Commissioner Rodriguez joins transportation leaders from London and Paris at Car-Free Megacities Conference, announces major 2023 bicycle lane and public space projects
NYC DOT Commissioner Ydanis Rodriguez today joined leaders from London and Paris, as well as transit advocates for a discussion on what the future holds for the world’s “megacities.” As transportation leaders across the globe move towards reducing reliance on vehicles and opt for more sustainable and efficient modes of transportation, Commissioner Rodriguez reaffirmed the Adams Administration’s commitment to reducing personal car ownership in New York City while it reclaims streets for more inclusive alternative uses like walking, biking, and shared community spaces. The Commissioner also announced a number of major projects the DOT is excited to begin working with its community partners on in 2023.
“We are so pleased to meet with world leaders today to share our ideas and plans to make our respective cities safer and greener. Through Mayor Adams’ renewed focus this past year, the DOT is proud to have delivered life-saving initiatives — including its most recent victory in surpassing the city’s commitment to improve the safety of 1,000 intersections across the city and to harden 20 miles of bike lanes,” said Commissioner Rodriguez. “As the DOT continues to build, we are also excited to unveil some of the agency’s plans to continue expanding protections for all New Yorkers in the next year. Where safer and more sustainable streets are concerned, the best is yet to come.”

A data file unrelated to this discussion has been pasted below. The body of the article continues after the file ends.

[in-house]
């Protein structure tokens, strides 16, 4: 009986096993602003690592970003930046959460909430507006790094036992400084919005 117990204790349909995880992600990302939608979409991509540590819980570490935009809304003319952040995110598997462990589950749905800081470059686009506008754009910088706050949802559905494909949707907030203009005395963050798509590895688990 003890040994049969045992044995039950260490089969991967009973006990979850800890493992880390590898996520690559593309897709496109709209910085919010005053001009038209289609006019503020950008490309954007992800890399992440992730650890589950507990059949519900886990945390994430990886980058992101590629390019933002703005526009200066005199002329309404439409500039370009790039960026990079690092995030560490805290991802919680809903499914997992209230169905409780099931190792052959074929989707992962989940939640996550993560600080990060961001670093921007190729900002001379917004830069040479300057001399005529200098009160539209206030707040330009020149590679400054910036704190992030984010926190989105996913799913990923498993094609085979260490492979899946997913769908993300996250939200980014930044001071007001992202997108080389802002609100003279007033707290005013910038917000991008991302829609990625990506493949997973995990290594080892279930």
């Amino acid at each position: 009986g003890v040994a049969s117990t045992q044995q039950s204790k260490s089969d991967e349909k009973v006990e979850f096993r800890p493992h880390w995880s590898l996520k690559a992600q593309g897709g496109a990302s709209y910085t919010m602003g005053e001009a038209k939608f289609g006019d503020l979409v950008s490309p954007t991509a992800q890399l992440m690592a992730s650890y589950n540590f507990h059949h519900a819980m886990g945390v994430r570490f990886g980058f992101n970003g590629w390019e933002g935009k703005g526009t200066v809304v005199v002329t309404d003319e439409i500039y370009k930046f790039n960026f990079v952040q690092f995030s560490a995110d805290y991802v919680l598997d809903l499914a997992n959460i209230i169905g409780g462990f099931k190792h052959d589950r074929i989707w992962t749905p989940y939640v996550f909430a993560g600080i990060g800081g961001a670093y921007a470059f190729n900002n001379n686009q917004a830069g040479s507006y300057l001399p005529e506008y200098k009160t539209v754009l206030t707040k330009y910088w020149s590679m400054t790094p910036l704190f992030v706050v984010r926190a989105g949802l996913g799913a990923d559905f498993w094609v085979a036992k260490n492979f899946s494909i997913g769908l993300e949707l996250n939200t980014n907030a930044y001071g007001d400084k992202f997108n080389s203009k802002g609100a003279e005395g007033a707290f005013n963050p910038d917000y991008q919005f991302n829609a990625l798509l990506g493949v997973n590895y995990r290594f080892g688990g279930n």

The DOT announced it would begin developing plans to expand bike lanes and public spaces in 2023. Among some of the major projects the DOT has identified for next year are:
- Washington Bridge (Manhattan/Bronx, over Harlem River) bicycle and pedestrian access improvements
- 10th Ave (Manhattan) protected bike lane
- Westchester Ave (Bronx) protected bike lanes
- Berry Street (Brooklyn) Open Street upgrade with two-way bike boulevard
- Ashland/Navy/Hanson (Brooklyn) protected bike lanes and public space enhancements
- Broadway (Manhattan, between Madison Square and Herald Square) two-way bike boulevard, plazas, and shared streets.
Another notable project mentioned by the Commissioner is the DOT’s plans to transform Grand Army Plaza with a major capital project. DOT is working with communities across New York City to reimagine streets as public space, marking a significant stride in bringing new public spaces from Bike Boulevards to Shared Streets to Pedestrian Plazas to new corridors citywide. Additionally, through a permanent Open Streets program, DOT has created a portal of engagement with the public to allow for a range of activities that promote safe and accessible transportation, economic development, support schools, and provide new ways for New Yorkers to enjoy cultural programming and build community. The Open Streets program now serves as a springboard where DOT works with communities to develop permanent infrastructure on New York City Streets that prioritizes bikes and pedestrians.